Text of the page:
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Coroner: Man who died after Taser incident had health issues

A 44-year-old man who died after Las Vegas police shocked him with a Taser "several" times in December had cocaine and alcohol in his system, the Clark County coroner’s office said Wednesday.

Las Vegan Anthony Jones died from cocaine and ethanol intoxication, the coroner’s office said. But other factors contributed to his death, including "police restraining procedures" and an enlarged heart from obesity and mild hypertension, the coroner found.

Assistant Coroner John Fudenberg said that although science has not determined whether Taser guns kill, the use of the less-lethal weapon could have been a factor in Jones’ death.

"It’s safe to say that it could have possibly contributed to his death," Fudenberg said.

The coroner ruled Jones’ death a homicide, meaning only that Jones died as the result of actions of others.


Jones died in the early morning hours of Dec. 11. His confrontation with police began with a routine traffic stop less than a mile from his home and ended with a struggle with officers who used a Taser to subdue him.

The incident began when Jones’ 1993 Lexus was stopped at about 1 a.m. in the 1000 block of West Lake Mead Boulevard, near Martin Luther King Boulevard. Police have not said what prompted the stop.

Police said Jones ran north across Lake Mead and jumped a wall into the backyard of an abandoned house in the 1000 block of Hart Avenue, about two-tenths of a mile from his car. When police caught up to him, he aggressively resisted them, and officers used a Taser "several times," according to police. The department has not said how many times Jones was shocked.

Jones was pronounced dead at Valley Hospital Medical Center.

The officers involved were Mark Hatten, who has been with the agency since January 2007, and Timothy English, who was hired in June 2008.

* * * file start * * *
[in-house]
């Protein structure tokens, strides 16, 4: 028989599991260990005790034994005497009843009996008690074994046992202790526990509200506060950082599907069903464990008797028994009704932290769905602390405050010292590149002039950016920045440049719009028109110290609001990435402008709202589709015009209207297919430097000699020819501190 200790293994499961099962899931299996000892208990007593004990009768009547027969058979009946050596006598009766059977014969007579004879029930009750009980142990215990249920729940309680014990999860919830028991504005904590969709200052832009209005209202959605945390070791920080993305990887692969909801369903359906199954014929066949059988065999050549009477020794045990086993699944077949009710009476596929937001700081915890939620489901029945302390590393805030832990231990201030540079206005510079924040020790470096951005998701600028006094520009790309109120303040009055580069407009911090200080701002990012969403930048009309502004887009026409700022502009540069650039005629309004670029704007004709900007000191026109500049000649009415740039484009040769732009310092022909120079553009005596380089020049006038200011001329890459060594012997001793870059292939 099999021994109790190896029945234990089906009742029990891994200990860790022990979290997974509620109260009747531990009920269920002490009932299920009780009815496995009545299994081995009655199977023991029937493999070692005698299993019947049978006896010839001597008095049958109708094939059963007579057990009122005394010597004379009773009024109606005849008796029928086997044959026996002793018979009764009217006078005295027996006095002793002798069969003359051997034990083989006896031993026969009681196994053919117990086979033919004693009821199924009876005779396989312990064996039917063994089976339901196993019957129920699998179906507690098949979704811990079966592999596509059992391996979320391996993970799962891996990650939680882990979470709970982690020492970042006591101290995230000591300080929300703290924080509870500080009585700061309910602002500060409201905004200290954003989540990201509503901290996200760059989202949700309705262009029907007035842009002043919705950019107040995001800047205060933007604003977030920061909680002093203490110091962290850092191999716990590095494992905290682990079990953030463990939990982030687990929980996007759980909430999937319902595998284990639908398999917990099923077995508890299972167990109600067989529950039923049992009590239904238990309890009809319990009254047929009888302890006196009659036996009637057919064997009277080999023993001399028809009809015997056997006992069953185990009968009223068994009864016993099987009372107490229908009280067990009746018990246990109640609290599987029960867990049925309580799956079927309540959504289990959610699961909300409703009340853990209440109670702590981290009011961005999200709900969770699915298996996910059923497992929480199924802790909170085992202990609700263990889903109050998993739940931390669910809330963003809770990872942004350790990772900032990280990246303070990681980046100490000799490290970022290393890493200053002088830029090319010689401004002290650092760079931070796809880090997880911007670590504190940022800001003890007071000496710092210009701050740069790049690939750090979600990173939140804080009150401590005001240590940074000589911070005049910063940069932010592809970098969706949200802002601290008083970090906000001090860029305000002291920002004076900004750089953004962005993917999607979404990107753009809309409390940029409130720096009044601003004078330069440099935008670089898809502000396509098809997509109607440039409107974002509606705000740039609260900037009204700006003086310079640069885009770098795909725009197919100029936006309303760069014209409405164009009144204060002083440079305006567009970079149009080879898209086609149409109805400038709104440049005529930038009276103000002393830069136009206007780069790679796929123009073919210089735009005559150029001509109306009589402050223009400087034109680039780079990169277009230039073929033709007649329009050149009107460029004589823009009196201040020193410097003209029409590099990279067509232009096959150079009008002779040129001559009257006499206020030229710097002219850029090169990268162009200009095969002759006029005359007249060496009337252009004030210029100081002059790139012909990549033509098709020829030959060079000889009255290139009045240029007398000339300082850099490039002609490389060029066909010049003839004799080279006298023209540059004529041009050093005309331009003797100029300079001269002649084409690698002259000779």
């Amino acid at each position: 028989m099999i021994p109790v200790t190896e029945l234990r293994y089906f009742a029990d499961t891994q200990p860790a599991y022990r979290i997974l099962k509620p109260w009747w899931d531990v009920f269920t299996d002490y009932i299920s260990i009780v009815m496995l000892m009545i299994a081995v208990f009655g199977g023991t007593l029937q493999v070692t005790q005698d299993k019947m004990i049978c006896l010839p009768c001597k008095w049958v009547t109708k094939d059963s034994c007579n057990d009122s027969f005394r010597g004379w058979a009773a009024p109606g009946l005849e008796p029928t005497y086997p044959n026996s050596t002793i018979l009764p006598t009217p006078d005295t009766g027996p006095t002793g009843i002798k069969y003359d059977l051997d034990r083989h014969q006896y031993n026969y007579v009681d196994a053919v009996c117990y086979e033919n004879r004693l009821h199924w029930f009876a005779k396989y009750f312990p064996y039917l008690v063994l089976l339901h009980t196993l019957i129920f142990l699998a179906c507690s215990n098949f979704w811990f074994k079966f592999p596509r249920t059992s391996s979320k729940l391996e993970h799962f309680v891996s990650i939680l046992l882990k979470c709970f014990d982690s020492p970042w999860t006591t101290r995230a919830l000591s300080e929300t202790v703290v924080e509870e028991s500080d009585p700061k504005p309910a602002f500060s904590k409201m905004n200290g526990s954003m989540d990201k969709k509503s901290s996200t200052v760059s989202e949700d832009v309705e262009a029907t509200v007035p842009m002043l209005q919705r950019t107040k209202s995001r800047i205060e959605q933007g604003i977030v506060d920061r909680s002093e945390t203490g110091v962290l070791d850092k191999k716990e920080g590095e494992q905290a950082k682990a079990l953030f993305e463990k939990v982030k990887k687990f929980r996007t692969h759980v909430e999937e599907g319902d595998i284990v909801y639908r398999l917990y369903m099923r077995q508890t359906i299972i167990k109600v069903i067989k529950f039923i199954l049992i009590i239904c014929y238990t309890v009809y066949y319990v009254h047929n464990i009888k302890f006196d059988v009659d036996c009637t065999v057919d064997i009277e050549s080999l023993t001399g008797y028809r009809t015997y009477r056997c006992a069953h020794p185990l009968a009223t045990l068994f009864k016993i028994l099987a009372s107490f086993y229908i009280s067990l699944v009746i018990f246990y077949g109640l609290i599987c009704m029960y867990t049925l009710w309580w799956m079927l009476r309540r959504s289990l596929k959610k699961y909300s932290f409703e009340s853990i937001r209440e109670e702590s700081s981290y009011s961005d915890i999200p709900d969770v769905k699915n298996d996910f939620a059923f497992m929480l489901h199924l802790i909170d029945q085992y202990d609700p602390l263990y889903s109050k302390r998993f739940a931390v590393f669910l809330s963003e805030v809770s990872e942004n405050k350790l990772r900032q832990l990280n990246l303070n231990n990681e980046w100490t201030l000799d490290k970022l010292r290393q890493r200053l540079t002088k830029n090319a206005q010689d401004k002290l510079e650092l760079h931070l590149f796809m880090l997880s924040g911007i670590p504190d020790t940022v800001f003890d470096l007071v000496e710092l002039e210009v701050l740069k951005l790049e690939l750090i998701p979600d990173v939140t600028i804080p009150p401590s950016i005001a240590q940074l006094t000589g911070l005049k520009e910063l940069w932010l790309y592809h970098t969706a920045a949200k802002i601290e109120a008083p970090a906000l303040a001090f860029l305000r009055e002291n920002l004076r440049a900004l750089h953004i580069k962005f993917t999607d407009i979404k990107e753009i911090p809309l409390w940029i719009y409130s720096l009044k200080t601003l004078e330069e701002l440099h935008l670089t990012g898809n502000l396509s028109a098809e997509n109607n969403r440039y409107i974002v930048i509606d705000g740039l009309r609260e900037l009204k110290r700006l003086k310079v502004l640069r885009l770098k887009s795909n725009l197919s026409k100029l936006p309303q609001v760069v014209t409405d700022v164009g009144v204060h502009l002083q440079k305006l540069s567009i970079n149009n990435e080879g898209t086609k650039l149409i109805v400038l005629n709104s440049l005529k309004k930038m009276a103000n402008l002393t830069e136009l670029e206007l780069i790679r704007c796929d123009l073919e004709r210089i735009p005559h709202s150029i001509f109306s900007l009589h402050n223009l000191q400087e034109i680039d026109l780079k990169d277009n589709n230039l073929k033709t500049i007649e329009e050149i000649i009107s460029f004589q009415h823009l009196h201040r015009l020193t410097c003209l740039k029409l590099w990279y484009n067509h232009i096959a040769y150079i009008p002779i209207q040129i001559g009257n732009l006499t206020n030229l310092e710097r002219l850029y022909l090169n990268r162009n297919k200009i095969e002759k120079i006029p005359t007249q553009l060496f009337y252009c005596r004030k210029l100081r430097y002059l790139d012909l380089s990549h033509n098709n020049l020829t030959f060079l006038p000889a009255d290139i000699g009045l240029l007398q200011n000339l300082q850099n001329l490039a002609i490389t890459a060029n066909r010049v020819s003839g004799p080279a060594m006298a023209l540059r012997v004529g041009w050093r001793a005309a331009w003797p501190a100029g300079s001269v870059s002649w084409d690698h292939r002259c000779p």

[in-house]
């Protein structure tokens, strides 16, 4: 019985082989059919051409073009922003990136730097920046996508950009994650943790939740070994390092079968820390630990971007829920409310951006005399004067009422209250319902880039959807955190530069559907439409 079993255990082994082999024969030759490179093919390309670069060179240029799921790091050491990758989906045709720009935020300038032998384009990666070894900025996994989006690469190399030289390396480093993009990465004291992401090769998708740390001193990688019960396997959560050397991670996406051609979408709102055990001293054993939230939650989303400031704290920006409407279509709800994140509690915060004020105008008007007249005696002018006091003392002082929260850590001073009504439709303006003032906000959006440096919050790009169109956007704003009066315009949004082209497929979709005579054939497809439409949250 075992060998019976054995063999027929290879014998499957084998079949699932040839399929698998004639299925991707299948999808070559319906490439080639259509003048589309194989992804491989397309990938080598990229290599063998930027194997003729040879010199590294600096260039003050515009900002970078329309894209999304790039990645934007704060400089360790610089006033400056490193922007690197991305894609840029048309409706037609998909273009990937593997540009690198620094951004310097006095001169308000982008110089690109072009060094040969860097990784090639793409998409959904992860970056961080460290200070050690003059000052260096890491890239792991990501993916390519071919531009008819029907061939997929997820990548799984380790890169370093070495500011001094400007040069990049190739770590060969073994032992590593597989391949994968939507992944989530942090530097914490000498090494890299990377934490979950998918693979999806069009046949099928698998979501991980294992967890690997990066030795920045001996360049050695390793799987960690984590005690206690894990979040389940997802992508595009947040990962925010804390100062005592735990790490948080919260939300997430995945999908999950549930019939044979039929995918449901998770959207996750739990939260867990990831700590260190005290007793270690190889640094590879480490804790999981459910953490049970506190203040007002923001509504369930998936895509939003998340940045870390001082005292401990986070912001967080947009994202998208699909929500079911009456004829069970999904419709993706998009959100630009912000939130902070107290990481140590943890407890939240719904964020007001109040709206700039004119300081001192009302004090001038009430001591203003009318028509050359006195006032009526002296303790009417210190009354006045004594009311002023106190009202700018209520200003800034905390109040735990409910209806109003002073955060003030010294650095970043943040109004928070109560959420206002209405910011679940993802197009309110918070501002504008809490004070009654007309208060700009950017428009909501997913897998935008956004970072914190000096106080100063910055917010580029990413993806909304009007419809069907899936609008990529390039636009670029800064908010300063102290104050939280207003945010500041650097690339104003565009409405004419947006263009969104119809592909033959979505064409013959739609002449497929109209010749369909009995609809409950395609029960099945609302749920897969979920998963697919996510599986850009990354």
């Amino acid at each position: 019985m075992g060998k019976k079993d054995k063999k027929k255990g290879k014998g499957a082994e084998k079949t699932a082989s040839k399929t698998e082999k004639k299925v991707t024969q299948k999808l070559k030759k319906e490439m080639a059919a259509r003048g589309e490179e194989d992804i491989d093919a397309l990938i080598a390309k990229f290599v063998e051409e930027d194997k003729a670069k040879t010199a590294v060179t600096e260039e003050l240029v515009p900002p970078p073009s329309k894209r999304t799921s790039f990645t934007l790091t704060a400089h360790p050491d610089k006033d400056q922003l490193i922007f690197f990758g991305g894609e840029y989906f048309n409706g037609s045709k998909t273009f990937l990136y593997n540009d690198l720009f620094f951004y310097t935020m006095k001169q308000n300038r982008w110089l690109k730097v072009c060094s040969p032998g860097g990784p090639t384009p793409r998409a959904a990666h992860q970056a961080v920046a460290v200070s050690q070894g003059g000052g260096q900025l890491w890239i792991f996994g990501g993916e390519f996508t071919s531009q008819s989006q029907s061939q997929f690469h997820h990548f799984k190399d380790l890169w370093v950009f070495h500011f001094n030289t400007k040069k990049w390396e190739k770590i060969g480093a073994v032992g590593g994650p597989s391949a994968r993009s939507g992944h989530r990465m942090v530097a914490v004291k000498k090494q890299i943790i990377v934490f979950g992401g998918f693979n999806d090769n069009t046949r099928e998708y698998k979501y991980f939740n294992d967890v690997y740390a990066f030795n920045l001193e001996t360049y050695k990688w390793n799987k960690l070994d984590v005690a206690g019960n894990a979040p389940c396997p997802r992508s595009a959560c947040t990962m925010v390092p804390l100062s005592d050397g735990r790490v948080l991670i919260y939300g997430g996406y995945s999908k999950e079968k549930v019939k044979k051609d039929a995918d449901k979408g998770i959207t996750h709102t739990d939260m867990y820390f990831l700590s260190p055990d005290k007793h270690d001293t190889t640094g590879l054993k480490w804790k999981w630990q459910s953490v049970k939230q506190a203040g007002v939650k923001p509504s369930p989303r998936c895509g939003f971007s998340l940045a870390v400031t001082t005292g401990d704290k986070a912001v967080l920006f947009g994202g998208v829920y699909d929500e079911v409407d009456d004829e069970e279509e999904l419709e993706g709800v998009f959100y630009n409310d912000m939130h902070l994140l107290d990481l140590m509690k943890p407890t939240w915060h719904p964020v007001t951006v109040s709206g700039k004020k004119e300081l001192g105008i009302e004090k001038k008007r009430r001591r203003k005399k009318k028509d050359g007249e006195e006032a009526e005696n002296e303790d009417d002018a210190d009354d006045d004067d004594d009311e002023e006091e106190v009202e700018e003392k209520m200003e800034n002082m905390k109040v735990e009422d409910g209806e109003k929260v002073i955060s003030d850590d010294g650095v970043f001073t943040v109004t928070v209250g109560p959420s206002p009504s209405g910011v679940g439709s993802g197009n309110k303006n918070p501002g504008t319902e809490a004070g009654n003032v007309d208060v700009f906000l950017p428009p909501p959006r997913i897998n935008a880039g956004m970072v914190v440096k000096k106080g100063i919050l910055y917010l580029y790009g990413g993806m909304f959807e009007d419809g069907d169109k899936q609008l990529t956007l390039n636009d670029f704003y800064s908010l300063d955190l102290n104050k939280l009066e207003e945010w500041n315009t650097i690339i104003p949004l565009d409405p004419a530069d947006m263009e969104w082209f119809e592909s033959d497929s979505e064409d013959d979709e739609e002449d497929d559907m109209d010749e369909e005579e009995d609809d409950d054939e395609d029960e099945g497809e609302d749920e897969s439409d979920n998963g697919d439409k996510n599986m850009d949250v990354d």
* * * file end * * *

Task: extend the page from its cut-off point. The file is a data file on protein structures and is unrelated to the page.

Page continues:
Hatten and English were placed on routine paid administrative leave after their encounter with Jones, but police spokesman Jacinto Rivera said they are back at work in positions in which they do not have "citizen contact." Their return to regular duty depends on the outcome of a coroner’s inquest that has yet to be scheduled, he said.


Jones spent most of his adult life in prison, starting with a sexual assault conviction in 1982 when he was 16. He had several other offenses since then, prison records indicate.

On Aug. 25, Henderson resident Eduardo Hernandez-Lopez, 21, died after he was shot with a Taser by the Nevada Highway Patrol.

According to the Nevada Department of Public Safety, troopers were alerted to an accident on U.S. Highway 95 involving an individual fighting others there.

When officers arrived, they had an altercation with Hernandez-Lopez, whom they described as an "irate individual." During the altercation the man was shot with a Taser, and troopers later noticed he was not breathing. The coroner’s office listed his death as "cardiopulmonary arrest during varied restraining procedures" and a homicide. The inquest is pending.

A Taser delivers 50,000 volts of electricity, which incapacitates the body.

A 2008 study by Amnesty International concluded that Las Vegas led U.S. cities in deaths involving law enforcement use of Tasers. The study found that between June 2001 and August 2008, seven people died after Tasers were used on them.

Six of the deaths involved Las Vegas officers, who began using Tasers in 2004.

Contact reporter Antonio Planas at aplanas@reviewjournal.com or 702-383-4638.

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